Backwoods Energy Services – A community-driven service company with big growth ambitions | BOE Report

Backwoods Energy Services – A community-driven service company with big growth ambitions | BOE Report

The team at Backwoods Energy Services is always in the habit of dreaming big.

“We are only really limited by our imagination,” said Mark Fox, interim CEO and COO of the unique multi-division company owned by Alexis Nakota First Nation.

“I’m humbled to have this opportunity at this stage of my career,” said the former senior RCMP investigator and energy sector entrepreneur who joined Backwoods in late 2021.

The highly successful company – which provides a range of oilfield, forestry, and security services across Western Canada – has a deep commitment to its owners.

“The unique thing about Backwoods is that the people who work here really subscribe to our mission; building an economic advantage for our First Nation. We all feel very passionate about that. It’s a big part of what brings us to work every day,” said Fox.

And that’s why Backwoods has adopted a long-term goal to have Alexis Nakota First Nation members comprise 30 per cent of the company’s workforce within seven years.

 “The motto is 30 by 30. We want 30 per cent of the workforce and leadership group to be Alexis First Nation members by 2030,” said Fox, adding, “I’m essentially trying to work myself out of a job.”

He adds, “It’s something we talk about all the time and I’m convinced we can do it. We passionately want Backwoods to be run by Alexis Nakota First Nation members.”

To help achieve that goal, the management team is developing a mentorship and training program “so they can get involved in the business.”

Currently, between five and seven percent of Backwoods employees – which fluctuates between 500 and 900 – are members of the indigenous community, located about 90 km west of Edmonton.

Backwoods, which began as a small tree planting company in northwestern B.C, in 1986, migrated to Alberta and began working in the energy industry. In 2010, the original owners started up an informal relationship with the Alexis Nakota First Nation. In 2015 the band bought 51 per cent equity in Backwoods and by 2021 the ownership increased to 100 per cent.

A crucial element of Backwoods’ business model is to follow the indigenous lead and carry out first-class remediation at every turn.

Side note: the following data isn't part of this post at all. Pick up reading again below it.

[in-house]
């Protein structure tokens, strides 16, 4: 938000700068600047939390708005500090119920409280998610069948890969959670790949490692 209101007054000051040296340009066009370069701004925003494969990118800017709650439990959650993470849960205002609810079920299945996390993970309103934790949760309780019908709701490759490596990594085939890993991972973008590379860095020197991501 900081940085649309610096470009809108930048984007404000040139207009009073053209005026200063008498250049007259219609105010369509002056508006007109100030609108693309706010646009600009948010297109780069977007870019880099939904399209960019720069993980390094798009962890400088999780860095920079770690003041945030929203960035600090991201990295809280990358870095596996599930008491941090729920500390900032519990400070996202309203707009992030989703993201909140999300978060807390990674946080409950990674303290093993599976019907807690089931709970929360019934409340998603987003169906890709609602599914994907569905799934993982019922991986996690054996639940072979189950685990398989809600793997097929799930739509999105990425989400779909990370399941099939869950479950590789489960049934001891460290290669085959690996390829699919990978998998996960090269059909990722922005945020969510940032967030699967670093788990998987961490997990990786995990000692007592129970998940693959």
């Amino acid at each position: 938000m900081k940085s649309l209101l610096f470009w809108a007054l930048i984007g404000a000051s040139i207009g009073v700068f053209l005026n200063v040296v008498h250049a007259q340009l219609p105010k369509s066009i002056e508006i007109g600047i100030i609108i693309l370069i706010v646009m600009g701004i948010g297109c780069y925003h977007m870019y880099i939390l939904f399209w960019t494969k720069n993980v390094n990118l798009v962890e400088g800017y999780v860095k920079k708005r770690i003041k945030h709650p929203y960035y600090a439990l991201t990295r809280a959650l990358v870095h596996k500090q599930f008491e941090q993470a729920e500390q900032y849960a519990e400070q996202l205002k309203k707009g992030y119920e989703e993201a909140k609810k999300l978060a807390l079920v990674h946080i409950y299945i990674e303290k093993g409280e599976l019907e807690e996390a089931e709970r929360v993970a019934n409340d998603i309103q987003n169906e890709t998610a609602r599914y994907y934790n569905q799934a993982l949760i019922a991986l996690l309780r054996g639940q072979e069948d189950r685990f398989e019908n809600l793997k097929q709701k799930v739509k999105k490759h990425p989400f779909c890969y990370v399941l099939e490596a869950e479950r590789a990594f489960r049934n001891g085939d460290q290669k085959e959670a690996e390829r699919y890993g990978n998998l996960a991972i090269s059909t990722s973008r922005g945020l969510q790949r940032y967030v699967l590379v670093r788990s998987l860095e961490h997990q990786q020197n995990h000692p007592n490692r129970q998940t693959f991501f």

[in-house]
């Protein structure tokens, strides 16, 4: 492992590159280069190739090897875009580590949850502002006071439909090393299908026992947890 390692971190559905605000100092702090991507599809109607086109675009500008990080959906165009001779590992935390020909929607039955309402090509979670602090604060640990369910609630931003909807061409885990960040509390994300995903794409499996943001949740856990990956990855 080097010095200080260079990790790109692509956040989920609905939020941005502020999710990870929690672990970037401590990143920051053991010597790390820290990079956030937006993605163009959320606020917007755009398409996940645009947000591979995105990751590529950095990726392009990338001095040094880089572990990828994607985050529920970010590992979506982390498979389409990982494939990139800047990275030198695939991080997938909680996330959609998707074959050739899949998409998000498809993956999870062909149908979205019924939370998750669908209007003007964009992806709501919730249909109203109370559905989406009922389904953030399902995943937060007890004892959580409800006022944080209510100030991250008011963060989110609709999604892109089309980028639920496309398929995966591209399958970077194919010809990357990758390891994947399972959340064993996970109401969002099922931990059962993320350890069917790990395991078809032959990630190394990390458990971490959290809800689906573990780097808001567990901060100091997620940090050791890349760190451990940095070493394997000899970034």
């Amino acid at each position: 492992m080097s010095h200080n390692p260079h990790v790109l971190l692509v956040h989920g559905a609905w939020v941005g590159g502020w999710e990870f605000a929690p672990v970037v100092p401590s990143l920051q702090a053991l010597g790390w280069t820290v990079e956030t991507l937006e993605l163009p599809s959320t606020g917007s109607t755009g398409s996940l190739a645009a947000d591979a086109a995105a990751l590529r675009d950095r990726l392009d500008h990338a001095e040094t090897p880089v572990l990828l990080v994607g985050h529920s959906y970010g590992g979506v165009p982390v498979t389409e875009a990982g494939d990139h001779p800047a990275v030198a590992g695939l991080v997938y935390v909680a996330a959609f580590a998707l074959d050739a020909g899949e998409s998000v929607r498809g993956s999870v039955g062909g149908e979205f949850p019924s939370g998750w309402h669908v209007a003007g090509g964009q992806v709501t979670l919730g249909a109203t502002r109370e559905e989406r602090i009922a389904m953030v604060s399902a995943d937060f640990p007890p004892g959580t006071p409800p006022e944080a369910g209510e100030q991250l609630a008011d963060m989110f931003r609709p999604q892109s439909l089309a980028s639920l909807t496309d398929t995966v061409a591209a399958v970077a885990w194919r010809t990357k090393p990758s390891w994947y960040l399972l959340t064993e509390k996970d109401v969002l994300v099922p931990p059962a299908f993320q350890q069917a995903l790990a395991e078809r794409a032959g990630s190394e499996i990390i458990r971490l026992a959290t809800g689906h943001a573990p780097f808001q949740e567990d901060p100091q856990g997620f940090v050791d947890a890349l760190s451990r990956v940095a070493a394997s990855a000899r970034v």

“There is a real spiritual and cultural connection to put the land back to where it was before we disturbed it,” said Fox, adding, “It is really important that it be treated with the respect that it deserves.”

Giving back to the Alexis Nakota First Nation – which has a population of about 2,000 – is central part of the Backwoods philosophy.

‘We do a lot of donations in kind. They are our shareholders. We are lifting children out of poverty,” said Fox.

There are numerous success stories among the employees, including a couple of young Alexis Nakota First Nation members working at the company Matting Services division in Nisku.

“Both of those guys are first-year apprentices. They work really hard and we are really proud of them. We’re not just giving someone a job but providing a career,” said Fox, adding that when he visited the two workers recently “I tell them that they are my boss.”

 Backwoods is also working to benefit other First Nation communities.

Fox said, “A big part of our strategy is to have formal relations with other First Nations in Alberta, Saskatchewan, and B.C. It’s all about economic benefits to all indigenous communities, not just ours.”

And the Backwoods boss pointed out that the customers they deal with are a big part of their success.

“They are all tier one; Pembina, Enbridge, Keyera, Trans Mountain, and more. They all talk the talk and walk the walk. They are committed to improving the lives of indigenous people and they are strong supporters of our business and our business model.”

As successful as they have been to date, Backwoods refuses to sit still.

Fox said, “We are looking very seriously at expansion. We are looking to the lower 48 states to partner with other First Nations or into eastern Canada.”


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